“Speaking of her work as an illustrator, Caldecott Medal-winner Margot Zemach once said, ‘I want to give life, movement, and humor to the words on paper.’ How brilliantly she succeeds is evidenced by the richness her pictures lend to the traditional poems and songs in her final book.... hums with a generosity of emotional energy derived from a gift for composition and, especially, for color. Even the still life that adorns the dedication page demonstrates Zemach's genius for color, which makes each image so eye-catching and beautiful. An appended album of drawings, autobiographical notes, and family photos make this book an especially lovely tribute as well as an invitation to new generations to discover Zemach's truly spectacular talent.”

Fast Facts about Margot Zemach

Born: November 30, 1931 in Los Angeles, California

Parents: Benjamin (a theater director) and Elizabeth (an actress; maiden name, Dailey) ZemachIt Could Always Be Worse

Family: married Ralph Novak, 1953 (died, 1954); married Harvey Fischtrom (an author under pseudonym Harve Zemach), January 29, 1957 (died November, 1974); children: (second marriage) Kaethe Zemach-Bersin, Heidi, Rachel, Rebecca.

Education: Attended Los Angeles County Art Institute, Jepson Institute of Art, Otis Art Institute, Los Angeles, Kahn Art Institute, Los Angeles, and Chouinard Art Institute, Los Angeles; attended Vienna Academy of Fine Arts, 1955-56.

Selected Awards: Fulbright scholarship, 1955-56; Salt: A Russian Tale received first prize at the New York Herald Tribune Spring Book Festival, 1965; American Library Association Notable Children's Book, 1966, for Mommy, Buy Me a China Doll, 1967, for Mazel and Shlimazel; or, The Milk of a Lioness, 1968, for When Shliemel Went to Warsaw, and Other Stories, and 1971, for A Penny a Look: An Old Story; The Judge: An Untrue Tale was a Caldecott Honor Book and an American Library Association Notable Children's Book, 1970; Simon Boom Gives a Wedding was named to the New York Times' Best Illustrated Books list, 1972, and received the Lewis Carroll Bookshelf Award; Duffy and the Devil: A Cornish Tale received the Caldecott Medal, 1974 and received the Lewis Carroll Bookshelf Award; Hush, Little Baby was chosen to represent the United States by the International Board on Books for Young People, 1978; It Could Always Be Worse: A Yiddish Folktale was named to the New York Times's Best Illustrated Books list, 1978, and was a Caldecott Honor Book; Self-Portrait: Margot Zemach was an honor book for the Golden Globe/Horn Book Award, 1979; Margot Zemach was the United States nominee for the Hans Christian Andersen Award in 1980.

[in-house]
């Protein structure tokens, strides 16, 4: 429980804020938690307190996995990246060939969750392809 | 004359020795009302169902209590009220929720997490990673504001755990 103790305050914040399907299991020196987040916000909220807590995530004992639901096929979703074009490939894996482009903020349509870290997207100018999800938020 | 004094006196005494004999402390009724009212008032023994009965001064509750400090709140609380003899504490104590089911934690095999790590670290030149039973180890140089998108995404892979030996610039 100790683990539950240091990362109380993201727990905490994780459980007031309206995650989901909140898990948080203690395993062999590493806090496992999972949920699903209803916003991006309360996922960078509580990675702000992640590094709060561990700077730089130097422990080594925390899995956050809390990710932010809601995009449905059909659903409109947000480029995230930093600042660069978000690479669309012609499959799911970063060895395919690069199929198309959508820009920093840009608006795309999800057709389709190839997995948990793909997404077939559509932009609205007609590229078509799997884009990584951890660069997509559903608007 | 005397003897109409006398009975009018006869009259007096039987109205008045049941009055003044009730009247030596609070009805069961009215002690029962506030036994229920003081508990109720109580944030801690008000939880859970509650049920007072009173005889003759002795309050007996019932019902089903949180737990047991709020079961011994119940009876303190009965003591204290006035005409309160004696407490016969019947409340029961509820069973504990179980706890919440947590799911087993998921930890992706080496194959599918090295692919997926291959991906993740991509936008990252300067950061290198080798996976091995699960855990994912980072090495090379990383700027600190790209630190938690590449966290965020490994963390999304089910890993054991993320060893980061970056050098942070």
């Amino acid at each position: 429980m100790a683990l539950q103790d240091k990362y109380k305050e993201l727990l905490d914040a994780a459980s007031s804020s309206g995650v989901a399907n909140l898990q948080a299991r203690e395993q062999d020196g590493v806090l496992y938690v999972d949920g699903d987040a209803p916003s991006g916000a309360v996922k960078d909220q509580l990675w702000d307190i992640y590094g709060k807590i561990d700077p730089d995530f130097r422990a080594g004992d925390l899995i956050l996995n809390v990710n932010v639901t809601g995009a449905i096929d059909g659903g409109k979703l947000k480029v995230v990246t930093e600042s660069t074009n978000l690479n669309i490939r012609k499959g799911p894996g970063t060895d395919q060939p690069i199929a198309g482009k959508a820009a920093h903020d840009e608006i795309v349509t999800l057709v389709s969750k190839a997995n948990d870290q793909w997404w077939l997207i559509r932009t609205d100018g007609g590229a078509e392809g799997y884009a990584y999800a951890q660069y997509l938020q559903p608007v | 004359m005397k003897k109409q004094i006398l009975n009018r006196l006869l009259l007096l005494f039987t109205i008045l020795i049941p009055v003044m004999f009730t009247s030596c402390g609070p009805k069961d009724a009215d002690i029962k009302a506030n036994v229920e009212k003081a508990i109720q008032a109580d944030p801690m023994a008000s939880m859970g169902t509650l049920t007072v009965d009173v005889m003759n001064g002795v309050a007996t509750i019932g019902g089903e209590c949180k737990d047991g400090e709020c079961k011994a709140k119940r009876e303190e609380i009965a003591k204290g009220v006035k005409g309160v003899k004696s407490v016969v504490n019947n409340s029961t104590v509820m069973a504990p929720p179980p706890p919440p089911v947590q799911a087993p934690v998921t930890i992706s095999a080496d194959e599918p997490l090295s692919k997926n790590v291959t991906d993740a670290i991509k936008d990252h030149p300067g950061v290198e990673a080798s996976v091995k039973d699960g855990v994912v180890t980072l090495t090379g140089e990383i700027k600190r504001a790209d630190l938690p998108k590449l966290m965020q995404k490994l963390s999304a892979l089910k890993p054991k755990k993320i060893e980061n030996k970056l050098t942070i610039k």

Died: May 21, 1989 in Berkeley, California, of Lou Gehrig's disease

Click here for a list of all of Margot Zemach’s books owned by the Central Rappahannock Regional Library.

Find More in CRRL’s Online Research Section:

From Biography in Context:

"Margot Zemach." Contemporary Authors Online. Detroit: Gale, 2007. Gale Biography In Context. Web.

"Margot Zemach." Major Authors and Illustrators for Children and Young Adults. Gale, 2002. Gale Biography In Context. Web.


“Jake and Honeybunch Go to Heaven: Children's Book Fans Smoldering Debate.” Susan E. Brandehoff.
The Three Little PigsAmerican Libraries , Vol. 14, No. 3 (Mar., 1983), pp. 130-132

“On My Mind: ‘Jake and Honeybunch Go to Heaven’: Publisher of Book Answers Charges, Adds Views.”
Stephen Roxburgh. American Libraries , Vol. 14, No. 5 (May 1983), p. 315

From Literature Resource Center

*Zemach, Kaethe, and Margot Zemach. "'How Will I Show It?': Zemach on Zemach." The Horn Book Magazine Sept. 2001: 516.Literature Resource Center. Web. 26 Oct. 2012.

Also on the Web:

“Arts: A Jewish History Picture Show,” by Julie Gruenbaum Fax in Hadassah Magazine

Kaethe Zemach Biography (1958-) - Sidelights

“Margot Zemach, 57, Author, Dies; Also Illustrated Books for Children,” New York Times obituary